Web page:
At the dawn of 2013, we asked four local investment professionals for their local stock picks for the year. Although the recommendations span a range of industries, there’s one thing they could all agree on: As the economy continues to pick up steam, there are some excellent investment opportunities. So many, in fact, that it was difficult for some to choose a single most promising stock.

Pro: David A. Brown, vice president of research and investment management, director of client services, Sit Investment Associates, Inc.
Pick: Polaris Industries, Inc. (PII)
Price 1/2/13 (close): $86.22
Target: $110
Annual revenue (2012): $3.2 billion
Why: The company has done an exceptional job of diversifying to remain competitive, says Brown, adding that the five-year return on Polaris’ stock has exceeded 300 percent, and its earnings per share have almost tripled between 2009 and 2012. Although most people think of it as a snowmobile manufacturer, such sales only account for about 11 percent of its revenue. Off-road vehicles account for 70 percent, and rather than catering exclusively to outdoor enthusiasts, the company has successfully marketed to industries including agriculture and the military. Polaris also sells Victory and Indian motorcycles, and in recent years has purchased two electric vehicle manufacturers and formed a joint venture to develop and market vehicles in India. While not all of those new segments are boosting earnings yet, Polaris is “gaining market share in every one of its business areas” and “planting seeds for future growth,” says Brown.

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Pro: Peter J. Johnson, assistant vice president and analyst, Mairs and Power, Inc.
Pick: Donaldson Company, Inc. (DCI)
Price 1/2/13: $34.11
Target: mid-$40s
Annual revenue (FY ending 7/12): $2.5 billion
Why: Donaldson’s stock dropped last year as the filtration systems provider faced “a number of macro headwinds” including a decline in demand for heavy trucks, but Johnson thinks those obstacles were temporary and says the company is positioned to grow, thanks to increased sales of replacement parts. Historically, the company focused on “first-fit” sales of filtration systems to companies like Caterpillar, which use them in combines and other machinery off the production line. But competitors replicated Donaldson’s technology and were able to outsell the company when it was time for end users to replace old systems. Donaldson has beefed up patent protection, however, and rivals can no longer duplicate its parts. Whereas first-fit sales represented more than three-fourths of Donaldson’s sales 30 years ago, they now represent half of sales, with replacement parts representing the other half. “It’s a shift in strategy, but should help the company grow 8 to 10 percent per year,” Johnson says.

Pro: Richard C. Perkins, executive vice president, portfolio manager, Perkins Capital Management, Inc.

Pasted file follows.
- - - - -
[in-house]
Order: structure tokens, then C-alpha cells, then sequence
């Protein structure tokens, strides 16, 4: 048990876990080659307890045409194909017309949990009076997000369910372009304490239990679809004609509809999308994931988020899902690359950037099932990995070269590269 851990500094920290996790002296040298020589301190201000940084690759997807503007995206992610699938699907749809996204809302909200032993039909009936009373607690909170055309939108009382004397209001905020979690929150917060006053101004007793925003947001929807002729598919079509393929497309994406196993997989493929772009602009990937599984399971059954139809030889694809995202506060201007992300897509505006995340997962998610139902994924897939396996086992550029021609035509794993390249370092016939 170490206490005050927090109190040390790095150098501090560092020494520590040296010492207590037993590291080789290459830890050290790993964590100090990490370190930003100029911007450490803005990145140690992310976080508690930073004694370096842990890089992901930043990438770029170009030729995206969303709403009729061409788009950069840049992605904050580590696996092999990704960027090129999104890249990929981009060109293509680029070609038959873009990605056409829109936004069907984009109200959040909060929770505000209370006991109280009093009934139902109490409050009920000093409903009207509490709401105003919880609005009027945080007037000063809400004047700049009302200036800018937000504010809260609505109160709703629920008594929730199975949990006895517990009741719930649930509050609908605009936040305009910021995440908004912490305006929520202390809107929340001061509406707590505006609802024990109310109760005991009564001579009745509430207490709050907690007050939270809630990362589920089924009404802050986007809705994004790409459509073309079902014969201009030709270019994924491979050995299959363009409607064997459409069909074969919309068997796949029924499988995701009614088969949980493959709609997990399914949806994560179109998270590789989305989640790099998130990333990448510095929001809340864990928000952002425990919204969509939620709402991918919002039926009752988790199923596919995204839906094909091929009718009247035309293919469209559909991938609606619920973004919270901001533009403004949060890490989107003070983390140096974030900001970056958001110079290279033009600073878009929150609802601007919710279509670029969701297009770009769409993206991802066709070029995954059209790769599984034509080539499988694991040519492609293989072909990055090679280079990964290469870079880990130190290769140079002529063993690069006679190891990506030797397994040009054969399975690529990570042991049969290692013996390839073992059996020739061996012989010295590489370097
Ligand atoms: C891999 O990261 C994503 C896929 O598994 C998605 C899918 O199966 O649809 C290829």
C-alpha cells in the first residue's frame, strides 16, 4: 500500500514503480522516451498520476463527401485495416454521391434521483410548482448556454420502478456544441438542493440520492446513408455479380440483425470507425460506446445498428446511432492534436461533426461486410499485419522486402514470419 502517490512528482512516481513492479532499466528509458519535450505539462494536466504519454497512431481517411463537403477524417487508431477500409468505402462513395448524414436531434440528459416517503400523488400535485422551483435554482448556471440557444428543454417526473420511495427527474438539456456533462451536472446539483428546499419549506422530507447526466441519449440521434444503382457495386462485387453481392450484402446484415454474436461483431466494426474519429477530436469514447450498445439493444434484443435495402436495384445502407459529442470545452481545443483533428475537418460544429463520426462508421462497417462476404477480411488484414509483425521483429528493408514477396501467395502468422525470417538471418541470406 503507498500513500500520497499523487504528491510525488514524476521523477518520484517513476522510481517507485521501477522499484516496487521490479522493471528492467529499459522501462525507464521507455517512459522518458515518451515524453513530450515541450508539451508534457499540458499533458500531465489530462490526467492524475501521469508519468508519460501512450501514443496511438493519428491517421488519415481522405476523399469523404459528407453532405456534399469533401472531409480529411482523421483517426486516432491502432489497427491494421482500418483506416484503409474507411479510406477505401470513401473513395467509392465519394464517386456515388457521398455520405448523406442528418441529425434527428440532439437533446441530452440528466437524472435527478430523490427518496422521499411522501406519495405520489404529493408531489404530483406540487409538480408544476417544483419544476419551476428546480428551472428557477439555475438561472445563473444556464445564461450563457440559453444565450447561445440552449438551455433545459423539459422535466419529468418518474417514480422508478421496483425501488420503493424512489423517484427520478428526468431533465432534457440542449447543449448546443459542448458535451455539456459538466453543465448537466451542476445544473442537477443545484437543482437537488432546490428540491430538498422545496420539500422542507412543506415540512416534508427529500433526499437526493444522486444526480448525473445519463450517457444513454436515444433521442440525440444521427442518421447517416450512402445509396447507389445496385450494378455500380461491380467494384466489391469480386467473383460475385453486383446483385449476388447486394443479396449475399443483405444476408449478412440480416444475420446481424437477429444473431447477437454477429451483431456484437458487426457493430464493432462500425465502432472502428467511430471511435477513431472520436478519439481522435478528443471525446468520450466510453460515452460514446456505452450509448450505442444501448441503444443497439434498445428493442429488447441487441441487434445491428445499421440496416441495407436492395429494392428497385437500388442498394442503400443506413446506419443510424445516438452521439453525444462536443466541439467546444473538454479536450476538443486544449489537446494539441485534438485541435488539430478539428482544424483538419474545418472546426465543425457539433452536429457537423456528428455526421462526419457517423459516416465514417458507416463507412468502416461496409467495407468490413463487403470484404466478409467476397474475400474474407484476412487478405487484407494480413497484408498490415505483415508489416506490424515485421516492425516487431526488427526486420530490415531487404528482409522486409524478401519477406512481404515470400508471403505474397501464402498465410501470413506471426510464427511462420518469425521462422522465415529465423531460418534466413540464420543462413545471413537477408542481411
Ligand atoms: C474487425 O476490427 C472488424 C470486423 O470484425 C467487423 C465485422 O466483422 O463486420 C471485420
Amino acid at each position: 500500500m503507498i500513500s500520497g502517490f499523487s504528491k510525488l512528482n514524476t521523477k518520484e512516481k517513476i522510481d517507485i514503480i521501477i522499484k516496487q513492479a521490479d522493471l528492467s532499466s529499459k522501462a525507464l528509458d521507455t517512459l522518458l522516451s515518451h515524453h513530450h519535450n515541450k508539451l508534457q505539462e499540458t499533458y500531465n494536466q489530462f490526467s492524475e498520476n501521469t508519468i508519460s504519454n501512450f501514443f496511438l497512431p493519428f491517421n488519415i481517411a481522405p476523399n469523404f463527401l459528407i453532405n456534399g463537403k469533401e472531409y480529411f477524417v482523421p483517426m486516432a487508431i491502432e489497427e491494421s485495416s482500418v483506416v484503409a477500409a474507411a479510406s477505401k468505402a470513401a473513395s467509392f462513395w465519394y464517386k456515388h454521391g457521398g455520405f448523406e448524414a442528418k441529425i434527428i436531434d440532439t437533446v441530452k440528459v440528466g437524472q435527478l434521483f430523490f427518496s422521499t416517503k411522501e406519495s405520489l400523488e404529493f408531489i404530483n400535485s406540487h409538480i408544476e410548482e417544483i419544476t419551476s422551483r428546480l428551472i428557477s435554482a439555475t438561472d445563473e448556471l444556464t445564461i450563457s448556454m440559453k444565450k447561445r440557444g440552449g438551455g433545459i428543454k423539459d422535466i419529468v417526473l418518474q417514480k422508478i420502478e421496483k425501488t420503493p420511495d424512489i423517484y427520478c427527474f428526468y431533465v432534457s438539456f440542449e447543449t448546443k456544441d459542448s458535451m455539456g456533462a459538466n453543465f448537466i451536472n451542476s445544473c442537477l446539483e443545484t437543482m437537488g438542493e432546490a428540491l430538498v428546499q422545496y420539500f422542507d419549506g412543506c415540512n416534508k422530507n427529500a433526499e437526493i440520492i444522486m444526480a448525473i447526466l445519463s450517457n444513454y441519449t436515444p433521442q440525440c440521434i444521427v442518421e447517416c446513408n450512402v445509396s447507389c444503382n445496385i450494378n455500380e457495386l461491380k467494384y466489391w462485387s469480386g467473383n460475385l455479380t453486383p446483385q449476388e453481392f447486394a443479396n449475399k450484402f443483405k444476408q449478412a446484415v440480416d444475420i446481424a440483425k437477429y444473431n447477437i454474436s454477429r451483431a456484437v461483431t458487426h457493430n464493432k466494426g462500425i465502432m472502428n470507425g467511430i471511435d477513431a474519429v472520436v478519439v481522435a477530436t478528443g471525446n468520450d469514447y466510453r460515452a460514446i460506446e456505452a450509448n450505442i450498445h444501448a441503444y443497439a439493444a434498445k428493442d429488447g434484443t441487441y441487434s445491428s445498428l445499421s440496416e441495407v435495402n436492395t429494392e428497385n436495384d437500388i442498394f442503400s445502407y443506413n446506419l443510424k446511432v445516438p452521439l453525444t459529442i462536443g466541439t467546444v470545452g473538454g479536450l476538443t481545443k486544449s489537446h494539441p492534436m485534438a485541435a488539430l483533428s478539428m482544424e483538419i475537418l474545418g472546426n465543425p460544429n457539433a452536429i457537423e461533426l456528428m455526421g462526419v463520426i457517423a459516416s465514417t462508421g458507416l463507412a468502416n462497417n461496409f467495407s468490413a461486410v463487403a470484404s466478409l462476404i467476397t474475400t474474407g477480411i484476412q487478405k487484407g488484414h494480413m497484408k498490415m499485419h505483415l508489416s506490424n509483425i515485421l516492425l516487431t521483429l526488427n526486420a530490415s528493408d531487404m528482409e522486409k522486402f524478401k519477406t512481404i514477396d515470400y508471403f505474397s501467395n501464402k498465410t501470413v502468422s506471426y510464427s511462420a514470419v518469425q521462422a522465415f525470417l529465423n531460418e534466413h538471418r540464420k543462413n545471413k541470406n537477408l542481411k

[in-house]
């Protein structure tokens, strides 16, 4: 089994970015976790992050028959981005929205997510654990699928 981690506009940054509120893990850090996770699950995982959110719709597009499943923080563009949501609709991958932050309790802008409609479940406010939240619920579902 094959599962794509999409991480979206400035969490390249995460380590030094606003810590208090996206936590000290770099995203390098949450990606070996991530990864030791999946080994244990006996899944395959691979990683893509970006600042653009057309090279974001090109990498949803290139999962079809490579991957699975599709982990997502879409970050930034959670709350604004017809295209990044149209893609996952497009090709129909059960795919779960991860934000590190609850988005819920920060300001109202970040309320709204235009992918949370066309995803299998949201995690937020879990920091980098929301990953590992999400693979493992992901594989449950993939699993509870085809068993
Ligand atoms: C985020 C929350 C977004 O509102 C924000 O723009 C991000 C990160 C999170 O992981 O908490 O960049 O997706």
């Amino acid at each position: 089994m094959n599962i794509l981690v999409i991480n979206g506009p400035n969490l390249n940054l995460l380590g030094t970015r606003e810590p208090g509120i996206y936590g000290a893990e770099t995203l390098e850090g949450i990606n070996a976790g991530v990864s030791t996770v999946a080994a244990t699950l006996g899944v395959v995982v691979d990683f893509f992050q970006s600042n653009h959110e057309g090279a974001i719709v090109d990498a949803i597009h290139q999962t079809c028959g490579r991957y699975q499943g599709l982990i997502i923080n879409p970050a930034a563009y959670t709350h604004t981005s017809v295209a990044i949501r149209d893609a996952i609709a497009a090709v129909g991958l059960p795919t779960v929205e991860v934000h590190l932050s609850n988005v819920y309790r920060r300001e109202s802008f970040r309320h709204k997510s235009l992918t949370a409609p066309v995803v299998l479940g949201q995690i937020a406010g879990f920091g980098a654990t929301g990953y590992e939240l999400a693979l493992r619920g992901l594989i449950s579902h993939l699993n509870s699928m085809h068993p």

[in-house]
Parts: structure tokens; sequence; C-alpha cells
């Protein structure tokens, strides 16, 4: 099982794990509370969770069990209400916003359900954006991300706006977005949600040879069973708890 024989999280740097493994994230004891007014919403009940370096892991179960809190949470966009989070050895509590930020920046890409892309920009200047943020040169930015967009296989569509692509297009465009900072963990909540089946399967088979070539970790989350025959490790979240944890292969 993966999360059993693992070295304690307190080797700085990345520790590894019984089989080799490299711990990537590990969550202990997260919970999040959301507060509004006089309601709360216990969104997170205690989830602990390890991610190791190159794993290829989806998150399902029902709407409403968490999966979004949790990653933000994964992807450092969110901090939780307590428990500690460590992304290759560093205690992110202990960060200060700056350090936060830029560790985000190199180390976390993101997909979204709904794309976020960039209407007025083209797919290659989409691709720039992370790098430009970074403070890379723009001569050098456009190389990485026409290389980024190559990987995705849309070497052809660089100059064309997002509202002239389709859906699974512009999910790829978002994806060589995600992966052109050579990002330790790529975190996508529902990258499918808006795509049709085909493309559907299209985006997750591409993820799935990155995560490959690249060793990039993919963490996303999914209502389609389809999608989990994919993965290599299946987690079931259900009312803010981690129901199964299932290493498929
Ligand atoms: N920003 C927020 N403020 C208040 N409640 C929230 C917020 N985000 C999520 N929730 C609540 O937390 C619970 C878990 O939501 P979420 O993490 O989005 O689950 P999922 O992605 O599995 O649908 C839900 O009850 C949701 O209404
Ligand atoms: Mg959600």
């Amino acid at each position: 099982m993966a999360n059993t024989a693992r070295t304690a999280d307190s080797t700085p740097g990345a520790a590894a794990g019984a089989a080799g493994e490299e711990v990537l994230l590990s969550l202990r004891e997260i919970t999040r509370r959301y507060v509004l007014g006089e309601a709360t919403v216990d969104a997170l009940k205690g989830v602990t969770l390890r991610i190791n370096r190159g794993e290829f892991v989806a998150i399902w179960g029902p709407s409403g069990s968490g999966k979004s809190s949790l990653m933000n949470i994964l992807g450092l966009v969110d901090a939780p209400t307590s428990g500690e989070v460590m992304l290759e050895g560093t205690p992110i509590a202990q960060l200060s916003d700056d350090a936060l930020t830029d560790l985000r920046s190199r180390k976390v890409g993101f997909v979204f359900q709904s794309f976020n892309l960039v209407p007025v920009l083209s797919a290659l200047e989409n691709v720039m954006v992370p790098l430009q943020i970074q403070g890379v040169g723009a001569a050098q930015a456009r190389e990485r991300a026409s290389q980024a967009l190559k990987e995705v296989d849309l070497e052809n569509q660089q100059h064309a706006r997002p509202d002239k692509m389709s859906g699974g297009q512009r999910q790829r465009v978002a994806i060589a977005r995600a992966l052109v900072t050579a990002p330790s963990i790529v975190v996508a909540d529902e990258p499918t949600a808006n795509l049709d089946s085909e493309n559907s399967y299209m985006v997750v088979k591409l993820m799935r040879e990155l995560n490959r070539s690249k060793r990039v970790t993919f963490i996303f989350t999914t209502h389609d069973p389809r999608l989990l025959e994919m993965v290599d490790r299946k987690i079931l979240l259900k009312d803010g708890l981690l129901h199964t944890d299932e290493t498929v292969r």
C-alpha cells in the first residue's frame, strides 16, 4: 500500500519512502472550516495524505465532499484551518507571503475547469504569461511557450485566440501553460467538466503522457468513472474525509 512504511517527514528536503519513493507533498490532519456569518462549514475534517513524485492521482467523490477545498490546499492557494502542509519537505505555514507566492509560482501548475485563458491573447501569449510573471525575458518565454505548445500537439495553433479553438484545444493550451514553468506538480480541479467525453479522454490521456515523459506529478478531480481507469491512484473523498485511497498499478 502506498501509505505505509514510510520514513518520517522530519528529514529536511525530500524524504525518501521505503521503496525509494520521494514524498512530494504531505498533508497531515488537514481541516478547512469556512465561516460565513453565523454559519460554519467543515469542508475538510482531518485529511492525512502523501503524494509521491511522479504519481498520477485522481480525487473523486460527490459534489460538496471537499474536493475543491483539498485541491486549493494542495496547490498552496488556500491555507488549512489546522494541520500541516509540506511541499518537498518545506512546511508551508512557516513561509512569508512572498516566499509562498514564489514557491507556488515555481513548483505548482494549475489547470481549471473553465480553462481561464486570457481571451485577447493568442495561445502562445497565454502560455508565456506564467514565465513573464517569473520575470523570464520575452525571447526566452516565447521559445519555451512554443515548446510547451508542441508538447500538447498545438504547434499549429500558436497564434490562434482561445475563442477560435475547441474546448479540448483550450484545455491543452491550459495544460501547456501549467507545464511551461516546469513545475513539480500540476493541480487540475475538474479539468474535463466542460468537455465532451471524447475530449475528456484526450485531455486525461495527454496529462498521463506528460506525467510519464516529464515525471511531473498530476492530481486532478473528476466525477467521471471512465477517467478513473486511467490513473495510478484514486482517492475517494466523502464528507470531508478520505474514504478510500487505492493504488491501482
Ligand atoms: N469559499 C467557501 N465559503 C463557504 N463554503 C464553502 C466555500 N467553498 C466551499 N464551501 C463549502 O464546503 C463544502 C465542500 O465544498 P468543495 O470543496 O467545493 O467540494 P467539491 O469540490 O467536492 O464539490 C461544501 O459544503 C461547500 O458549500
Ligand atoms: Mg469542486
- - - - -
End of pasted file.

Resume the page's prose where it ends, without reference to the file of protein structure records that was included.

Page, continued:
Pick: Proto Labs, Inc. (PRLB)
Price 1/2/13: $39.12
Target: $50
Annual revenue (2011): $98.9 million
Why: Proto Labs has been on an upward trajectory since it went public in February 2012 at $16 per share. The provider of customized computer-machined prototypes and parts boasts a three-year compounded revenue growth rate of 46 percent, Perkins points out, adding that Proto Lab’s “secret sauce” is software, which allows customers to send design specifications over the Internet and receive an almost-instantaneous bid. As the economy rebounds and manufacturers boost sales, they’ll funnel more business to Proto Labs, which can ship parts in as little as one business day after receiving a design submission, Perkins says.

Pro: James Ulland, president and founder, Ulland Investment Advisors, Inc.
Pick: Northern Oil & Gas, Inc. (NOG)
Price 1/2/13: $17.08
Target: $23
Annual revenue (2011): $146 million
Why: Northern Oil and Gas has seen internal rates of return of 25 to 40 percent on wells it is drilling in the oil-rich area surrounding the Bakken formation in western North Dakota, says Ulland. He points to several trends that will benefit the company this year. First, pipeline capacity is expanding, making it easier to transport oil from the Midwest to the Gulf of Mexico, where the going price is almost $20 more per barrel. Additionally, oil companies including Northern were rushing last year to drill first wells on various parcels with expiring leases, says Ulland. This year, as Northern drills subsequent wells, efficiencies will lead to decreased costs and increased margins. Lastly, “we should see, on a worldwide basis, with this kind of grudging recovery, increased oil demand, which is going to be supportive for somewhat higher pricing,” Ulland notes. He predicts Northern’s earnings will increase 30 to 40 percent this year.


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